A few months back I was shopping for some film in Les Ateliers de Marinette, a great film store in Lyon France which has a massive choice of film and which also sells some rare expired film. I was originally looking for some Kosmofoto Mono 100 but couldn’t find any. I asked the seller and he told me they didn’t sell this stock but that they had a Ukranian film stock: Astrum Svema BW FOTO, that looked similar and that they were the only ones in France selling it. As I am a film nut, I obviously had to try this new and enticing film! It exists in both 400 and 200 but I only got one roll of 200 for the summer.

As I opened the carton to load it, was surprised to find an unlabeled plastic cannister with the film hanging out the middle, a very weird setup. I decided to shoot it with my Pentax Spotmatic SP II and Helios 44M-4 lens. I supposed that shooting Ukranian film with a Soviet lens would definitely work out, so without further ado here, are 5 frames from this roll.

I tried shooting this film in various situations, always at box speed, to test it out and I found the results very pleasing. The contrast is beautiful under harsh sunlight in my opinion, even though it may lose a lot of information in the darker areas and the light is very bright I found the harmony excellent. I also tried it out with an overcast and the results are very different, much more similar to more neutral film. Even though the results are very different, it handles both situations fairly well in my opinion.

I also tried it for different ends, landscape, street, and portraits. Even though the contrast is amazing for street, I found that portraits shot with Astrum Svema 200 are the best! The contrast really brings out the highlights and creates a very dramatic shot. On the other hand, I found that it did not handle landscapes as well. The fine grain is also a great bonus to this film stock.

I have to say that with only one roll this stock has definitely sparked my attention, I will definitely be buying some more, and will be trying out the Astrum Svema 400 soon.

If, like me, you really appreciate fine grain and very contrasty film than you should definitely try this one out.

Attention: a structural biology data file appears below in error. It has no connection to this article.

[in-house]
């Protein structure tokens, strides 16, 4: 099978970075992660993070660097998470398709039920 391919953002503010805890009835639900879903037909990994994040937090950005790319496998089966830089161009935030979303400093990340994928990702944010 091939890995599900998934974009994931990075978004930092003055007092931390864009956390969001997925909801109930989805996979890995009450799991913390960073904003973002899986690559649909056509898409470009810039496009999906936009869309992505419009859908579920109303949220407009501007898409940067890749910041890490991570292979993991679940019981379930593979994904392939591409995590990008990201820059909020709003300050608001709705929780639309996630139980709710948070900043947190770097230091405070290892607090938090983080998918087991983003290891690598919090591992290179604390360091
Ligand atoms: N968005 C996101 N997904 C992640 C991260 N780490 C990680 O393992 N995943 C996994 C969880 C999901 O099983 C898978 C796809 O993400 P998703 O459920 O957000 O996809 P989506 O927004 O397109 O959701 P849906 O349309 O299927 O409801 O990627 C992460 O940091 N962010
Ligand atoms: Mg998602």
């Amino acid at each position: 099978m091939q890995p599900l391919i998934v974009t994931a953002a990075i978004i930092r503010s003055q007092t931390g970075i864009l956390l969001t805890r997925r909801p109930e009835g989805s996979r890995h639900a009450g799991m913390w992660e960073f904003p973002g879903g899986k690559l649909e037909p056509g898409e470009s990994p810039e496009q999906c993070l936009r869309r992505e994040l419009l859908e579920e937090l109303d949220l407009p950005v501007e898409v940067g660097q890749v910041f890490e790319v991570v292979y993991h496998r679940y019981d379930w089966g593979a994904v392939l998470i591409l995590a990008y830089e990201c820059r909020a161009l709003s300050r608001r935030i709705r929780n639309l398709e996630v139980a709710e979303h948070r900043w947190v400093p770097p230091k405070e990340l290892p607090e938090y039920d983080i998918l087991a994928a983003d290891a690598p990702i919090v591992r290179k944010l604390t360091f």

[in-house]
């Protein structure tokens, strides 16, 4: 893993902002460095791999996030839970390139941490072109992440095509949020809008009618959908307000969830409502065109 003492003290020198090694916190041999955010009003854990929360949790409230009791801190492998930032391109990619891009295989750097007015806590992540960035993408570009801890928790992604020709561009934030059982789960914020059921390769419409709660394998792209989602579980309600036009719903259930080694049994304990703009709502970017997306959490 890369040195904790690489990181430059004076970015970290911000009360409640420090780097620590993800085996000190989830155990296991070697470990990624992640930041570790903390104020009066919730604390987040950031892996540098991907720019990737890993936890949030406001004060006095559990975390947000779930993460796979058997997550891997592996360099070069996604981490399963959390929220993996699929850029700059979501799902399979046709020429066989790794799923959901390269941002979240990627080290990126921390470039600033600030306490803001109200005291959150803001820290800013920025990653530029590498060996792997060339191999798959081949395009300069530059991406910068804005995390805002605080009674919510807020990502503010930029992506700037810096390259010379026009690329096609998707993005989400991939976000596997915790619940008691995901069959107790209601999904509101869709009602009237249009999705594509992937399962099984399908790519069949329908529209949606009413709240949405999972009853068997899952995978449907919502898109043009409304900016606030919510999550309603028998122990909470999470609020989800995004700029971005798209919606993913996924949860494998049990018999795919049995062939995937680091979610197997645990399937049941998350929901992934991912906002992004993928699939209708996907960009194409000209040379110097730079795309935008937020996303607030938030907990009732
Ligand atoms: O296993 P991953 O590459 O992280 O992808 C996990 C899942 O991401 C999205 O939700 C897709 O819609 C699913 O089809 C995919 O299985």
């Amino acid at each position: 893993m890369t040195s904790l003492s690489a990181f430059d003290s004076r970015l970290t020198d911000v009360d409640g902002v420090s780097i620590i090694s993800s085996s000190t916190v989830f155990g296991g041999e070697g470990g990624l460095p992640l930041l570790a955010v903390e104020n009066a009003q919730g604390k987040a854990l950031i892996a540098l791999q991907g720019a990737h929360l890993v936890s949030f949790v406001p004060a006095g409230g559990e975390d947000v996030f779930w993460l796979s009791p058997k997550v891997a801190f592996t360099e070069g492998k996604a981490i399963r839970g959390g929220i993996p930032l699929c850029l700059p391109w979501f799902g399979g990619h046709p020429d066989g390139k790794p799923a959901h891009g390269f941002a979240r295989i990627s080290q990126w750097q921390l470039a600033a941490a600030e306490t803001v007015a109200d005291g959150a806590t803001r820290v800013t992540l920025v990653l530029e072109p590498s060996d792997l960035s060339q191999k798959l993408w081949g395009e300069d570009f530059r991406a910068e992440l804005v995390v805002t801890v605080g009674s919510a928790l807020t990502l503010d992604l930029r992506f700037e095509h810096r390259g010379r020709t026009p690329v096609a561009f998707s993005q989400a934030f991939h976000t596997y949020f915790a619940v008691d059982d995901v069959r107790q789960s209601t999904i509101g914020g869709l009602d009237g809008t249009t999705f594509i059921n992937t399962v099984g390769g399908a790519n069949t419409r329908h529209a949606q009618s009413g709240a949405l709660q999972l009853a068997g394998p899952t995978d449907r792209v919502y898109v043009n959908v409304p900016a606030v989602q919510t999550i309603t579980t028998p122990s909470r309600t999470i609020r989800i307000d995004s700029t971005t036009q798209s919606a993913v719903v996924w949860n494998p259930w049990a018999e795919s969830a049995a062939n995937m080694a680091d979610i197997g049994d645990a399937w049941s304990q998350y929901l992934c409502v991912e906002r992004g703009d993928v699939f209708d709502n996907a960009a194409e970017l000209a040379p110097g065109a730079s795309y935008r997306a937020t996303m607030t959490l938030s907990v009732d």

~ Maxime

Submit your 5 Frames... today

Get your own 5 Frames featured by submitting your article using this form or by sending an email via the contact link at the top of the page.

Share your knowledge, story or project

The transfer of knowledge across the film photography community is the heart of EMULSIVE. You can add your support by contributing your thoughts, work, experiences and ideas to inspire the hundreds of thousands of people who read these pages each month. Check out the submission guide here.

If you like what you're reading you can also help this passion project by heading over to the EMULSIVE Patreon page and contributing as little as a dollar a month. There's also print and apparel over at Society 6, currently showcasing over two dozen t-shirt designs and over a dozen unique photographs available for purchase.

About the author

Avatar - Maxime Evangelista

Maxime Evangelista

Maxime Evangelista, wanabee Photographer. I picked up my first camera about 10 years ago, through experimenting and research my love for this art kept growing! First I started with an automatic digital camera then started using manual settings and lastly going...

, and please make sure you also check out their website here.

Join the Conversation

1 Comment


This site uses Akismet to reduce spam. Learn how your comment data is processed.